Figure 1. Analysis workflow to measure tumor-specific total mRNA expression.
In this study, we estimated TmS using large collections of sequencing data from bulk tumor samples where long-term clinical annotations were available, allowing for a comprehensive examination of the associations with clinicopathologic features, molecular phenotypes and clinical outcomes across cancers. Our findings suggest that TmS summarizes tumors’ average transcriptional program. Further analysis across 15 cancer types found that high tumor-specific total mRNA expression appear to generally promote tumor progression, but it may become disadvantageous in certain molecular and/or treatment contexts.
In recent years, histopathologic and molecular features have been identified in many cancer types, which guide risk stratification and treatment selection beyond stage6,7. However, significant variability in clinical outcome remains, and additional refinement in prognostication is needed. We were excited by our findings that TmS has the ability to refine prognostication in all the three large cancer patient cohorts: The Cancer Genome Atlas (TCGA) projects, the Molecular Taxonomy of Breast Cancer International Consortium (METABRIC) study and the Tracking Cancer Evolution through therapy (TRACERx) study. Therefore, TmS has the potential to serve as a prognostic biomarker across many cancer types. Additional prospective studies are required to further ascertain how TmS can be used to inform clinical risk stratification and treatment selection across cancers.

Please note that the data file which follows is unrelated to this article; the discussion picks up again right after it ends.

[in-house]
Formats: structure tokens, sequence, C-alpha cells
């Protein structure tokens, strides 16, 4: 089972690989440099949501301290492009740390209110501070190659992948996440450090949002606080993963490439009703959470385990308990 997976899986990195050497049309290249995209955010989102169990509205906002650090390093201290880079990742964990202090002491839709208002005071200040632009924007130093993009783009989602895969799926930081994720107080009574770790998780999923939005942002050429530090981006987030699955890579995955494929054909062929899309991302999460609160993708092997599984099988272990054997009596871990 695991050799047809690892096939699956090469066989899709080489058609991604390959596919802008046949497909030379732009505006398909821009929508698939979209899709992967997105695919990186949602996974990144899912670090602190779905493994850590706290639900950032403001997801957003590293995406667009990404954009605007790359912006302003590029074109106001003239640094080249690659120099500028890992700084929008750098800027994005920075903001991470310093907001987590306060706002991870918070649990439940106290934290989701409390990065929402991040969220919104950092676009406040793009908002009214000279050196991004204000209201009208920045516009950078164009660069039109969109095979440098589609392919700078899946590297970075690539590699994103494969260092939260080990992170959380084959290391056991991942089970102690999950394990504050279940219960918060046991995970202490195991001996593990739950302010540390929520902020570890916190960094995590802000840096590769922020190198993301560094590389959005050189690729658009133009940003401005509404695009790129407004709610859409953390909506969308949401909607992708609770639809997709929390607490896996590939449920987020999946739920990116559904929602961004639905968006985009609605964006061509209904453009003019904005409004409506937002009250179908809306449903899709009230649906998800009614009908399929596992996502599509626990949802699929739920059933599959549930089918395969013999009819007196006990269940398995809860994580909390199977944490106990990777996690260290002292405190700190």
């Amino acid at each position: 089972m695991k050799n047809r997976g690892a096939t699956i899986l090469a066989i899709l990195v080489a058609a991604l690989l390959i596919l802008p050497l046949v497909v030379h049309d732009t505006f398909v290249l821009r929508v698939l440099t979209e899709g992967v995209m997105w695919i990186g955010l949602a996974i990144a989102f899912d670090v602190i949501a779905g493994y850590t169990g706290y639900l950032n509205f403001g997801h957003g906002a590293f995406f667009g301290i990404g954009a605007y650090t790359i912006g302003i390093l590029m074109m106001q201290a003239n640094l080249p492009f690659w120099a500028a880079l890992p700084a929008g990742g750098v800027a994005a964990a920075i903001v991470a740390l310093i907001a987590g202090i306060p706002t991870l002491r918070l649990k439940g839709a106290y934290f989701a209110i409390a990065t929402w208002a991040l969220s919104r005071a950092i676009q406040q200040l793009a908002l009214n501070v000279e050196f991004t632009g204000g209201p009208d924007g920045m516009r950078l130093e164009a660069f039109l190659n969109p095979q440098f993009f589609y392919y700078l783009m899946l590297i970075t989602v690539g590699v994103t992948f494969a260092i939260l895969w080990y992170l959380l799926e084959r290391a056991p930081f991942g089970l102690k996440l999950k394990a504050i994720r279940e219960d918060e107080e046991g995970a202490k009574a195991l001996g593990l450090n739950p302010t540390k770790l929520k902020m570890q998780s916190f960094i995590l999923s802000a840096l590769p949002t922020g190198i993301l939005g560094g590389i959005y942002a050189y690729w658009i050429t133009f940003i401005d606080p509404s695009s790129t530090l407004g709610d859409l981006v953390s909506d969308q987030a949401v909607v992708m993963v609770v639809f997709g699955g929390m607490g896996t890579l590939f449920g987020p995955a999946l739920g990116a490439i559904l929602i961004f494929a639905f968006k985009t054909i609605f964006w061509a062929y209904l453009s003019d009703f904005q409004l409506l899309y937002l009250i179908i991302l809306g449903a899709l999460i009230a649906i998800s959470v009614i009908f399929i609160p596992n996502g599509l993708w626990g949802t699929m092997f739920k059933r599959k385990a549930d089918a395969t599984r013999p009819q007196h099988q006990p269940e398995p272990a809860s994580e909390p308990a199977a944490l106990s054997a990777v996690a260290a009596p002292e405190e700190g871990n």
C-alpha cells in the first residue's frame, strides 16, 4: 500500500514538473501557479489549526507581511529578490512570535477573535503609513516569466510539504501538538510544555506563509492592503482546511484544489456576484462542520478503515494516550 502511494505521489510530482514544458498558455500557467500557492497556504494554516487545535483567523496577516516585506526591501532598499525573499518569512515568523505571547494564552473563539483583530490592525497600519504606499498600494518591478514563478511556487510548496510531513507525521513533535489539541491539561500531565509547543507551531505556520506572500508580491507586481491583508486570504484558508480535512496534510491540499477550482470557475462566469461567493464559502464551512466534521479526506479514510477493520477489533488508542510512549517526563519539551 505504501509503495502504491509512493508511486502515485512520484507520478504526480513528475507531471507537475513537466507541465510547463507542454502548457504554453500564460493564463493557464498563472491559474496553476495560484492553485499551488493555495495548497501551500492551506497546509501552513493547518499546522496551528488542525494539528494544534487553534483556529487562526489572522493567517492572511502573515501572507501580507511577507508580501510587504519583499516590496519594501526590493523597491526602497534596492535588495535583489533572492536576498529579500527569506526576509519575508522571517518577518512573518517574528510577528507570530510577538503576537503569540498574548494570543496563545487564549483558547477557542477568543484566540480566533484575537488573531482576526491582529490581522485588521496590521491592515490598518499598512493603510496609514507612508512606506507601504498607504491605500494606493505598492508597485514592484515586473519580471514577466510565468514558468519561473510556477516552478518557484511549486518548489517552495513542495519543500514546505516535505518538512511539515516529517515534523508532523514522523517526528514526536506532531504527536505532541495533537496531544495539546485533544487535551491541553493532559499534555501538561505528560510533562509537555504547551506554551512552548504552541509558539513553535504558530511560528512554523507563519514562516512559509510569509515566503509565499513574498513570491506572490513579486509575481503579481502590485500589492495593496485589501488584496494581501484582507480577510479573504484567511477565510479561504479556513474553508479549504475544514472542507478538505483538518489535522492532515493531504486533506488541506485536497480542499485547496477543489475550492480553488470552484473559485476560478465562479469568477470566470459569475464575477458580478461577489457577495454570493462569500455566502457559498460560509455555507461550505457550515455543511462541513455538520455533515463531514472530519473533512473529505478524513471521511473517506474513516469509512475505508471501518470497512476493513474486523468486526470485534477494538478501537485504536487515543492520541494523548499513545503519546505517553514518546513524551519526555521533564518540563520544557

In summary, our findings suggest that enhanced attention to global features of the transcriptome will not only contribute to a deeper biological understanding of cancers, but may prove to be a critical step in improving risk stratification, treatment selection and prognostication.
- Marjanovic, N. D. et al. Emergence of a High-Plasticity Cell State during Lung Cancer Evolution. Cancer Cell38, 229-246.e13 (2020).
- Gulati, G. S. et al. Single-cell transcriptional diversity is a hallmark of developmental potential. Science. 367, 405–411 (2020).
- Ahn, J. et al. DeMix: Deconvolution for mixed cancer transcriptomes using raw measured data. Bioinformatics29, 1865–1871 (2013).
- Wang, Z. et al. Transcriptome Deconvolution of Heterogeneous Tumor Samples with Immune Infiltration. iScience 9, 451–460 (2018).
- Cao, S. et al. Estimation of tumor cell total mRNA expression in 15 cancer types predicts disease progression. Nature Biotechnol (2022) . doi: 10.1038/s41587-022-01342-x.
- Wang, X. et al. Predicting gastric cancer outcome from resected lymph node histopathology images using deep learning. Nat. Commun. 2021 121 12, 1–13 (2021).
- Paik, S., Shak, S., Tang, G., Kim, C., Baker, J., Cronin, M., Baehner, F.L., Walker, M.G., Watson, D., Park, T. and Hiller, W. A Multigene Assay to Predict Recurrence of Tamoxifen-Treated, Node-Negative Breast Cancer. N. Engl. J. Med. 351, 2817–2826 (2004).